“Plaintiff’s counsel twice cancelled plaintiff’s deposition on the eve of the scheduled deposition, and — as the panel noted — simply no-showed for a third scheduled deposition,” she added.

Finally, as the appellate court observed, the trial court took into consideration several of the factors enumerated in Vicencio v. Ramirez, before imposing dismissal as a sanction.

Plaintiff’s appellate counsel could not be reached before deadline.

—Refusal to participate

Plaintiff Sheila Green was injured in a March 2016 motor vehicle accident; she filed a first-party no-fault action for PIP benefits including replacement services and attendant care provided by her service providers in June 2018.

Defendant Esurance refused to pay and, two months later, served written discovery requests, including interrogatories and a request for production of documents.

In September 2018, the Wayne County Circuit Court issued its scheduling order, stating that the plaintiff “shall identify all known services providers” with contact information.

That’s when the back-and-forth began.

The defendant filed a motion to compel after plaintiff’s responses weren’t timely filed; plaintiff’s counsel did not appear at the hearing so that motion was granted.

Again, the trial court issued its order; again, plaintiff’s counsel failed to timely submit responses.

Getting the plaintiff’s deposition also proved difficult. It was scheduled three different times, but she failed to appear. The defendant filed another motion to compel, and plaintiff’s counsel failed to appear at that hearing.

In December 2018, the trial court granted defendant’s motion and issued a sanction of $500 in costs.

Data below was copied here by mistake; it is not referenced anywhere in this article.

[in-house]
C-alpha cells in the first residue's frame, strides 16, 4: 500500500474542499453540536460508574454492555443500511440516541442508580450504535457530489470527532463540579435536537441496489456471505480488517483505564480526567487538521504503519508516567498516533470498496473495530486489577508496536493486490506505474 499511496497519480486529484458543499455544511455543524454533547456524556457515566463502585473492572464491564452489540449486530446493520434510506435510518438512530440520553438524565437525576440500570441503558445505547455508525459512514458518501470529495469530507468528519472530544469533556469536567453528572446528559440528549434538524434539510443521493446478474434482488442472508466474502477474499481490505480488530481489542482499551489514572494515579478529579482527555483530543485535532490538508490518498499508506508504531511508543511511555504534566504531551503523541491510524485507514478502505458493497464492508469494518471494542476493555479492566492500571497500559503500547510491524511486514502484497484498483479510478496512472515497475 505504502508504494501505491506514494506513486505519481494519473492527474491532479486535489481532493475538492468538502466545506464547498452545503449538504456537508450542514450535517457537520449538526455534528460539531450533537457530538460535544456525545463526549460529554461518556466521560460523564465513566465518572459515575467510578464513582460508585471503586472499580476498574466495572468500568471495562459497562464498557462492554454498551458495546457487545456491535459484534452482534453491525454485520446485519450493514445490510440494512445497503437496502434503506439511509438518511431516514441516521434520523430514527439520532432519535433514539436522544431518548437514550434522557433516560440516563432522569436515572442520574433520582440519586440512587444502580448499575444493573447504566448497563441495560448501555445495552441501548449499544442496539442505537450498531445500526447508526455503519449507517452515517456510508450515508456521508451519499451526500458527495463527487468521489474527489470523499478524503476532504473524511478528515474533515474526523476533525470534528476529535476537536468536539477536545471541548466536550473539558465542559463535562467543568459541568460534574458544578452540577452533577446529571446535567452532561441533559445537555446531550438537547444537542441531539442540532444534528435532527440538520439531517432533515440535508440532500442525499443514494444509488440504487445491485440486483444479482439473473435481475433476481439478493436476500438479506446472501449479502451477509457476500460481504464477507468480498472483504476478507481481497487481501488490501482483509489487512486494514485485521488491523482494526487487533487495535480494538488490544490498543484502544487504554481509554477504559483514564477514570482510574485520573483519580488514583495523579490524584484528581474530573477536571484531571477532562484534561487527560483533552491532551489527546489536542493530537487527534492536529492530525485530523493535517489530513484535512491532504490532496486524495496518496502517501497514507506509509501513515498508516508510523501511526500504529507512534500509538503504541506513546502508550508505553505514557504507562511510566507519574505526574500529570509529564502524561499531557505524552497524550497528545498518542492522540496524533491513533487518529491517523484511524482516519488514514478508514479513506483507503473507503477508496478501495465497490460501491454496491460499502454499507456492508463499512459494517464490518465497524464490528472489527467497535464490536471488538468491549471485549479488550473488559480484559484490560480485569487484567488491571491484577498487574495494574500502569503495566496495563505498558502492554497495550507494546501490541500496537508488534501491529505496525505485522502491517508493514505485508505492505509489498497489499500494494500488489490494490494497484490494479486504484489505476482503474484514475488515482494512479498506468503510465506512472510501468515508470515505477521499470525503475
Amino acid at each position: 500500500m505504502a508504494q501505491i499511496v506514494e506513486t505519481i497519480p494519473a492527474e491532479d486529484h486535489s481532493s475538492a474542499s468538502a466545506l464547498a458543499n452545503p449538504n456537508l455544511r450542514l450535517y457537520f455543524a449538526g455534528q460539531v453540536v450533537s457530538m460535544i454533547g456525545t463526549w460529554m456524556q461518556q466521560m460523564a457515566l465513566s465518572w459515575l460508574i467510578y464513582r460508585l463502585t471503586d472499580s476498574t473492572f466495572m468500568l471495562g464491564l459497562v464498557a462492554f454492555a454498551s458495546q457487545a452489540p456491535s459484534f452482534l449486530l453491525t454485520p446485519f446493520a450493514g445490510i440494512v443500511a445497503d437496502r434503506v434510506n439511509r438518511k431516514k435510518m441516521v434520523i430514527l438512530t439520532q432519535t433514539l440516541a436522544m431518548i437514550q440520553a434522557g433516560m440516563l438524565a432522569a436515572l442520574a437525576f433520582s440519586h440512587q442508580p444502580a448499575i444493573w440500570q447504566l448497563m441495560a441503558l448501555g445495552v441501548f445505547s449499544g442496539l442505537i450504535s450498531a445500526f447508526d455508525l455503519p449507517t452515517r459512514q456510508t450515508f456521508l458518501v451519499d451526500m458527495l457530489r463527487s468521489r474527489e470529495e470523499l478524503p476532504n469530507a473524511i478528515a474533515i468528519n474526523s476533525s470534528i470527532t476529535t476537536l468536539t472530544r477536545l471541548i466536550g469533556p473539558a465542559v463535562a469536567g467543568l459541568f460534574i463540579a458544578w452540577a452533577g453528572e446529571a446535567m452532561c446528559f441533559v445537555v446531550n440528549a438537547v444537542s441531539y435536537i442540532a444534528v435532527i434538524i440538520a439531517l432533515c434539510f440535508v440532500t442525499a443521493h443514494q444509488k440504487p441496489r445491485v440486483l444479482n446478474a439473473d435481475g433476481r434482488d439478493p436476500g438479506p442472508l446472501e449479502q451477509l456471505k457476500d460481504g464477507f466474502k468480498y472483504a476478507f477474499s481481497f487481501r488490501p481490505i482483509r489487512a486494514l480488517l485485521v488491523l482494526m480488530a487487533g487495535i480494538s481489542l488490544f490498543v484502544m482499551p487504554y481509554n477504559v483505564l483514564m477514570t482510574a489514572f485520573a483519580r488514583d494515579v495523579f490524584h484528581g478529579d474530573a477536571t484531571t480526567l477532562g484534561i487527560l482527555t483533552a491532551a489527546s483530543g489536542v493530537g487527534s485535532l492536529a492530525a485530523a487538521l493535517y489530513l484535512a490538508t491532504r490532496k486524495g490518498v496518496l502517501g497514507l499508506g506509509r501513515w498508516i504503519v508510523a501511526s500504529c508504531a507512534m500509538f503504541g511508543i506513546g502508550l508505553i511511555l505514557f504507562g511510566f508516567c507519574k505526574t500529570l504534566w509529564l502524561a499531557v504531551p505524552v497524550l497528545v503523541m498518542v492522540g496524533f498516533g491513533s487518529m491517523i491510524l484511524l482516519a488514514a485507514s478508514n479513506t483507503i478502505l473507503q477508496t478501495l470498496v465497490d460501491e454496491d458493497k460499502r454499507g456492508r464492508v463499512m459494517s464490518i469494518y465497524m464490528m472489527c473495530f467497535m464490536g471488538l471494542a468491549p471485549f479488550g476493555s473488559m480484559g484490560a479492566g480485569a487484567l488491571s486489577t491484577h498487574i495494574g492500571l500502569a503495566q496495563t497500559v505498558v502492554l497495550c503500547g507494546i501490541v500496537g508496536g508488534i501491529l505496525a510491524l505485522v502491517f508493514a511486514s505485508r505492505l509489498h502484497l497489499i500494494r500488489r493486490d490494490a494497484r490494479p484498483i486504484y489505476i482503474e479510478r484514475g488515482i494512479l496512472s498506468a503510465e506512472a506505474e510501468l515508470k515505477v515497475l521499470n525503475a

With the new year came a new round of motions. Plaintiff’s counsel failed to appear at multiple hearings or respond to defense requests in January and February 2019.

The defendant filed a motion to dismiss for violation of discovery or to compel the discovery depositions of the plaintiff’s service providers.

Defense counsel argued that “plaintiff’s blatant and continuous refusal to participate in the discovery process from the start of this case had caused substantial prejudice” and should result in dismissal under MCR 2.313.

In March 2019, plaintiff’s counsel showed up to the hearing on the motion to dismiss.

According to the opinion, he said defense counsel “whined about a lot of stuff” and that “if she wants depositions for care providers, she’s gotta serve a subpoena on them, and until she does that this Court doesn’t have jurisdiction over them.”

The trial court said that while it was true defense counsel could subpoena the plaintiff’s care providers, it was also true that plaintiff’s counsel could cooperate.

That was when plaintiff’s counsel responded: “I mean if she, if she’s nice about it I’ll be happy to do that,” adding that he was “not dealing with all this ranting and raving.”

The trial court denied the defendant’s motion, saying the care providers had to be subpoenaed, but that plaintiff’s counsel had to provide all of the contact information within 21 days.

After plaintiff’s counsel violated the court’s order — first by failing to provide contact information and then supplying untimely and incomplete contact information — the defendant refused to withdraw its motion to dismiss.

The hearing on this motion took place in April 17, 2019; plaintiff’s counsel did not appear.

The court dismissed the case with prejudice. The court granted an additional $500 in sanctions after it was told that plaintiff’s counsel still had not paid the previously ordered sanction of $500.

The next day, the plaintiff filed a motion for relief from the court’s order dismissing the case; counsel thought the motion would be heard on April 19 so dismissal due to this “inadvertent mistake” was too harsh.

The defendant’s response was simple: dismissal was a proper sanction due to “numerous and flagrant discovery violations.”

In May 2019, at the hearing for the plaintiff’s motion for relief from dismissal, plaintiff’s counsel of record did not appear.

The trial court concluded that, “while the court is willing to disregard Plaintiff’s counsel’s failure to attend the hearing, the Court cannot disregard the merits of the motion to dismiss, i.e., Plaintiff’s repeated failure to provide discovery in this case, nor can the Court disregard Plaintiff’s failure to account for this conduct.”

Holding that there was no basis for granting relief from the order of dismissal, it denied the plaintiff’s motion.